"My beloved son, George J. Gould, having developed remarkable business ability, and having for the past five years taken entire charge of all my difficult interests, I hereby fix the value of his services at $5,000,000, payable as follows: $500,000 in cash, less the amount advanced by me for the purchase of a house for him on Fifth avenue, New York City; $500,000 in Missouri Pacific 6 per cent first mortgage bonds; $500,000 in St Louis, Iron Mountain and Southern Railway Consolidated five per cent bonds; $500,000 in Missouri Pacific Railroad trust 5 per cent bonds; 100,000 shares of Manhattan Railway, stock, 10,000 shares of Western Union stock and 10,000 shares of Missouri Pacific stock, all to be taken and treated as worth par”.

He appointed as executors and trustees of his will his sons, George J. Gould, Edwin Gould and Howard Gould, and his daughter, Helen M. Gould, with the provision that in case a vacancy should happen by death or otherwise, his son, Frank J. Gould, was to be an executor and trustee when he reached the age of 21 years, and in the case of another vacancy he appointed his daughter, Anna Gould, to fill such vacancy when she reached the age of 21 years. No bonds were to be required of the executors and trustees. George J. Gould and Helen M. Gould were appointed guardians of Anna M. Gould and Frank J. Gould during their minority.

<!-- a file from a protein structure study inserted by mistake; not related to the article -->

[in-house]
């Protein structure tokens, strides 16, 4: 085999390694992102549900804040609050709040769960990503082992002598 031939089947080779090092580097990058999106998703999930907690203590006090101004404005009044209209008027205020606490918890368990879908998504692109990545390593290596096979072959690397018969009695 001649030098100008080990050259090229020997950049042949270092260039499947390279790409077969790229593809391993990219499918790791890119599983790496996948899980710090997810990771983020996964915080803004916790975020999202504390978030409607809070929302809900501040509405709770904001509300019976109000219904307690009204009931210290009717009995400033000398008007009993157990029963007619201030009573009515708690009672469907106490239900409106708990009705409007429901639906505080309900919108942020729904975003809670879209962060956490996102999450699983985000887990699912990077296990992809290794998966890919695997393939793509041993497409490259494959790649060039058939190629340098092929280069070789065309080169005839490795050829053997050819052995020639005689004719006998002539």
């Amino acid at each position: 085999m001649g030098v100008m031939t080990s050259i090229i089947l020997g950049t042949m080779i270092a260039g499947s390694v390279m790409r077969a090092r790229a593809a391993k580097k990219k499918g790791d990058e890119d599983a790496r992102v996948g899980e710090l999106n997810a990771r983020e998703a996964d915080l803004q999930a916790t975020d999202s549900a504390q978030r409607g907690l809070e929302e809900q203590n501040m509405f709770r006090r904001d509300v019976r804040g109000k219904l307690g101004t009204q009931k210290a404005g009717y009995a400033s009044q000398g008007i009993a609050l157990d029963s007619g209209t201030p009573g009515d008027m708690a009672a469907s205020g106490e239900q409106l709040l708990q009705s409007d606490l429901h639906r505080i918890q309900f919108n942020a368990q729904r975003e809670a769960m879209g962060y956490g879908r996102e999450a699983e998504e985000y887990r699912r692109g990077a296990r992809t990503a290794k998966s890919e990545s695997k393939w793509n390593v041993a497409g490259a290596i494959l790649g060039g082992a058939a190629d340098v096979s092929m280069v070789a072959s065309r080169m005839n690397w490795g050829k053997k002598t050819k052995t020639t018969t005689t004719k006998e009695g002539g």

All of the rest of the estate was devised and bequeathed to said executors and trustees in trust, first to divide the same into six equal parts or shares, and to hold and invest one of such shares for each of said children. George J. Gould, Edwin Gould, Howard Gould, Frank J. Gould, Helen M. Gould and Anna Gould, with authority to collect and receive and apply the income thereof to each child for life, and with power to each to dispose of the same by will in favor of issue, and in case of death without issue the share of the one dying to go to the surviving brothers and sisters and to the issue of a deceased child, share and share, per stirpes and not per capita.